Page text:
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Passage’s melting ice must be addressed: scholar
Description: The disappearance of sea ice in Canada’s Arctic is an indication that climate change is real and must be addressed if the country intends to maintain its sovereignty, says Dr. Michael Byers.
Date: 28 March 2007
Author: Julia Skikavich
Source: Whitehorse Star
The disappearance of sea ice in Canada’s Arctic is an indication that climate change is real and must be addressed if the country intends to maintain its sovereignty, says Dr. Michael Byers.

"It’s not just a climate change issue," Byers told a lecture at Yukon College on Tuesday.

"It’s an economic benefit issue, it’s a security issue, it’s an environment issue. It’s the largest and most important public policy issue of our age."

Byers took part in an expedition through the Northwest Passage in October 2006.

On the trip, the voyagers on the Coast Guard’s Amundsen became the first people in history to follow the route through Bellot Strait in the month of October. It’s an area that is usually packed with sea ice up to 10 metres thick and as hard as concrete slabs.

But on this mission, the scientists and crew onboard encountered hardly any ice, only finding one small area safe to put people on the flows and the rest of the passage lined with spots not much more than three or four inches thick, said Byers.

It was so troubling to the veteran captain of the ship that he sent up helicopters trying to find the ice in what is usually a carefully navigated and challenging route.

"Climate change is having a more dramatic effect on Arctic sea ice than policy makers realize and even then scientists realize," said Byers.

If Canada and the United States don’t soon acknowledge the implications of a seasonally ice-free Northwest Passage there is the potential for huge environmental and security issues, said Byers, the Canada research chair in global
politics and international law at the University of British Columbia.

Byers said research suggests the Northwest Passage’s sea ice will be open enough to allow international shipping by about 2012 or 2015. Other studies show that the entire Arctic Ocean will be seasonally ice-free by about 2030.

A seasonally open Northwest Passage will provide a commercially viable shipping route 7,000 kilometres shorter than the current route through the Panama Canal.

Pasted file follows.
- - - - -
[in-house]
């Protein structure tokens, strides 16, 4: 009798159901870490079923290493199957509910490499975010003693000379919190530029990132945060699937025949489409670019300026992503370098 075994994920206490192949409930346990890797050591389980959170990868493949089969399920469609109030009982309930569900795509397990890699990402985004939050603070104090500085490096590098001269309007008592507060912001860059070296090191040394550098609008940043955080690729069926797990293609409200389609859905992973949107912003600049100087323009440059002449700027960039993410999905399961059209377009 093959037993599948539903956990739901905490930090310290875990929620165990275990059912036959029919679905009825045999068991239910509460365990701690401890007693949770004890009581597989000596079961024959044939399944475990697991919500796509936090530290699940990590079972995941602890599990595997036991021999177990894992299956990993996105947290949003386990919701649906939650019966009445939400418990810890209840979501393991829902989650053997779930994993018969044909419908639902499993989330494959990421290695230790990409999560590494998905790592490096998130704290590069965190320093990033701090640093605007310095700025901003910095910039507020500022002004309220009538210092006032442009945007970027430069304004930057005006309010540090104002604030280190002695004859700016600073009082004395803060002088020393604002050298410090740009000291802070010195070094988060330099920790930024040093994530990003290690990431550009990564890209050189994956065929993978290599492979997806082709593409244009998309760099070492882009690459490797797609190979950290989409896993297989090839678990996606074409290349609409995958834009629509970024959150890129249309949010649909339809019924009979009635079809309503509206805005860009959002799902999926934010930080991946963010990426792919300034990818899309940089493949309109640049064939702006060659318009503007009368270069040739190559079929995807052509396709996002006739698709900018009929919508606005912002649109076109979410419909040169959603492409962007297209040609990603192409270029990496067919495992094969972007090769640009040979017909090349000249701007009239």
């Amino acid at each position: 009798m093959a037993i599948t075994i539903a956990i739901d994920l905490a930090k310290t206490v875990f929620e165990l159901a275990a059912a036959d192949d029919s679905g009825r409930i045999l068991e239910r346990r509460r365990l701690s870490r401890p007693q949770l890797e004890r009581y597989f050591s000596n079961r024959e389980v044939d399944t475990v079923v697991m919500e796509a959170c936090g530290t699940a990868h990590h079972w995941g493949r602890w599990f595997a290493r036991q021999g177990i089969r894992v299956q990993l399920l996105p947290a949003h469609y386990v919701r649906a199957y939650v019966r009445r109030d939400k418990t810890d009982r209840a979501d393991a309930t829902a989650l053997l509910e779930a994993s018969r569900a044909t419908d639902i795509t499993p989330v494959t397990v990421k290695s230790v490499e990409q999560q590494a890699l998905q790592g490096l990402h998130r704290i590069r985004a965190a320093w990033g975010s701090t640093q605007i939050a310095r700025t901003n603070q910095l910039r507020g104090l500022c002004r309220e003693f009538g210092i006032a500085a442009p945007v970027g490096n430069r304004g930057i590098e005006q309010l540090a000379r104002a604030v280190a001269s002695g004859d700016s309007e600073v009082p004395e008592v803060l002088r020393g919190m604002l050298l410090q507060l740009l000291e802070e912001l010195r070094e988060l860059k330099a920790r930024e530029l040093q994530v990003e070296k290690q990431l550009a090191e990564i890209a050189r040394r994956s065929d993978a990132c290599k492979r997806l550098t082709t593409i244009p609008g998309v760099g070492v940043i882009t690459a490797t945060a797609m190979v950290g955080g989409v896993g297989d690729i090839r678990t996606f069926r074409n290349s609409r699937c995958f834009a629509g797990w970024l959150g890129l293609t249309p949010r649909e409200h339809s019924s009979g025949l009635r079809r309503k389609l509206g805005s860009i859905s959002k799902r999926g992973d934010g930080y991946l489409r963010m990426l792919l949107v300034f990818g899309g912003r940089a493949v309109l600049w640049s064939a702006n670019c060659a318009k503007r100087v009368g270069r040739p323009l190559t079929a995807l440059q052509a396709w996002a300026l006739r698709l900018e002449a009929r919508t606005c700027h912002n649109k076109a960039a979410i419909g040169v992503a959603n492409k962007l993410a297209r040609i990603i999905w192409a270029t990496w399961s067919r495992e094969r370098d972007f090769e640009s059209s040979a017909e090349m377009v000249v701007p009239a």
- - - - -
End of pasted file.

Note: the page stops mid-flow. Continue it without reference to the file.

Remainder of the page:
International companies are already aware of this and understand the ice is disappearing and that Canada has done very little to exert its sovereignty or regulate the area, said Byers.

It’s an issue that must be addressed, said Byers, and end the quibbling with the United States regarding whether the Northwest Passage is international or internal waters.

"Up until now, we’ve simply relied on the sea ice to maintain the status quo," he said. "With the melting sea ice, our interests, their interests are in play – environmental, security. We can’t litigate; it’s too risky. We need to negotiate and we need to negotiate right now."

Canada claims the passage constitutes Canadian internal waters, because of straight baselines that have been drawn around the country’s Arctic region and the fact that Inuit have occupied and used the ice on the route for thousands
of years.

The United States argues two nonconsensual commercial voyages have already passed through the route – making it international strait.

"It’s not the volume of international shipping that matters, it’s the fact that it has occurred. So we are into legally murky waters pretty quickly," said

An option that neither country seems to want to pursue is to take the decision on the definition of the passage to an international tribunal, said Byers, because neither can present a rock-solid claim to its position.

"We need some kind of negotiated settlement," he said. "Agreeing to disagree is no longer an option."

Currently, Canada has in the realm of 250 full-time soldiers providing a military presence in an area that amounts to 40 per cent of the space of the second-largest country in the world, said Byers.

If Canada does not provide greater enforcement for its laws and policies in the North, it risks environmental catastrophe, security threats and movement of illegal arms and increased illegal immigration, said Byers.

Canada must present a clear commitment to develop an enforcement strategy if it ever wants the United States to take its claim to the Northwest Passage seriously, said Byers.

The situation, however, also provides the country with the clear directive to assert its sovereignty in the North but the political will must be there to do so, he said.

"We need to have clear and strong laws and regulations that apply in the Northwest Passage to protect both American and Canadian interests."

Politicians are currently "talking past each other," said Byers, and not dealing with the real issues.

"There needs to be a dialogue, because there needs to be much more urgency then we currently see."

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